Certainly the surprising proposal that the Teacher of Righteousness was John the Baptist (already the suggestion of Robert Eisler, The Messiah Jesus and John the Baptist, who made the link on the basis of the single Scroll available to him, the Cairo Genizah copy of the Damascus Covenant) should be taken as seriously as one is willing to take Eisenman’s identification of the Teacher with James the Just. We have for a long time taken for granted that John had some Qumran affinity and that Jesus had broken with John’s sect’s penitential strictness, even that the two sects continued side by side for some time. How far does Dr. Thiering’s proposal go beyond these tenets of the critical consensus?

          Finally, though the very boldness of Thiering’s reconstruction will cause some to dismiss it at once without further consideration such as we have sought to supply here, it ought instead to be recognized as a sign of a fresh vigor in the field of New Testament criticism. Thiering is willing to put cherished paradigms on the shelf and try something altogether new. As Paul Feyerabend has said, “The only principle that does not inhibit progress is: ‘anything goes.'”

        • By the way, there is an even more interesting writer, Tom Harpur. He is a Christian who has embraced mythicism.

          I’ve heard that ministers/preachers/priests have higher rates of agnosticism and atheism than do congregants. Literalism has never been necessary for faith. Many early Christians weren’t literalist about various aspects of their religion, as Neoplatonism was a major influence at the time.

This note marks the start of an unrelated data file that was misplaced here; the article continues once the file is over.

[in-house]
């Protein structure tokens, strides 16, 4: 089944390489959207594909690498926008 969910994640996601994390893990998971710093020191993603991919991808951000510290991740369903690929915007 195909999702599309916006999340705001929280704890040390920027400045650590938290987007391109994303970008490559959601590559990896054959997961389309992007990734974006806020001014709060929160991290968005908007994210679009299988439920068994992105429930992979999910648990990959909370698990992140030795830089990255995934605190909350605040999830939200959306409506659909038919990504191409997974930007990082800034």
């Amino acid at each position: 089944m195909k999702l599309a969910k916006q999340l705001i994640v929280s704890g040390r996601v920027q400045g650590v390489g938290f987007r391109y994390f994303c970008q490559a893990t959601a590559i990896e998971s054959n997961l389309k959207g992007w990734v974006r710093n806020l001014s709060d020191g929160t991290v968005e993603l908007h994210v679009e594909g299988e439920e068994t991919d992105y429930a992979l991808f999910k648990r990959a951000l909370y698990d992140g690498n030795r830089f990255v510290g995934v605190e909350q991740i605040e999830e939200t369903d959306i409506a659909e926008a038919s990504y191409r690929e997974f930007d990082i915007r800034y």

2. My parents have been feeling dispirited and uncertain. They are lifelong Republicans and both hate Trump. Like me, they are going to the Iowa caucuses, although we’ll be going for different parties. I’m not sure who my parents will end up caucusing for.

    They were complaining about the negativity and spectacle of it all. But I don’t think they understand how it got to be this way. Trump didn’t come out of nowhere. He is the inevitable end result of where the GOP has been heading for at least a half century. A ton of money has been spent over the years to turn politics into a manipulated spectacle. It just turns out that Trump is better at that game than are the GOP insiders, think tank masterminds, and the corporate media tools.

    I’m not sure that the political elite even really cares. It is all just distraction as far as they’re concerned. Presidents have mostly become figureheads at this point. Trump, even if elected, couldn’t change the real power of Washington politics. The real power is found in non-elected officials running the parties, the generals in the military, the heads of alphabet soup agencies and corporate-captured regulatory agencies, etc.

    The game is rigged. And the spectacle is just entertainment. Trump simply shows the system for what it is, for anyone who is paying attention.

    Anyway, I wanted to throw out a few other items.

    “Pundits and political obsessives tend to get distracted by process and policy literalism. But politics generally and especially intra-Republican political battles are really about demonstrating dominance – not policy mastery or polling leads but a series of symbols and actions that mark the dominating from the dominated.”

    Whose Freedom? by George Lakoff (pp. 252-253):

    “It is not that positions on issues don’t matter. They do. But they tend to be symbolic of values, identity, and character, rather than being of primary import in themselves. For example, if you identify yourself essentially as the mother or father in a strict father family, you may well be threatened by gay marriage, which is inconsistent with a strict father morality . For this reason, someone in the Midwest who has never even met anyone gay could have his or her deepest identity threatened by gay marriage. The issue is symbolic, not literal, and symbolism is powerful in politics.”,%20functions,%20and%20elective%20a.pdf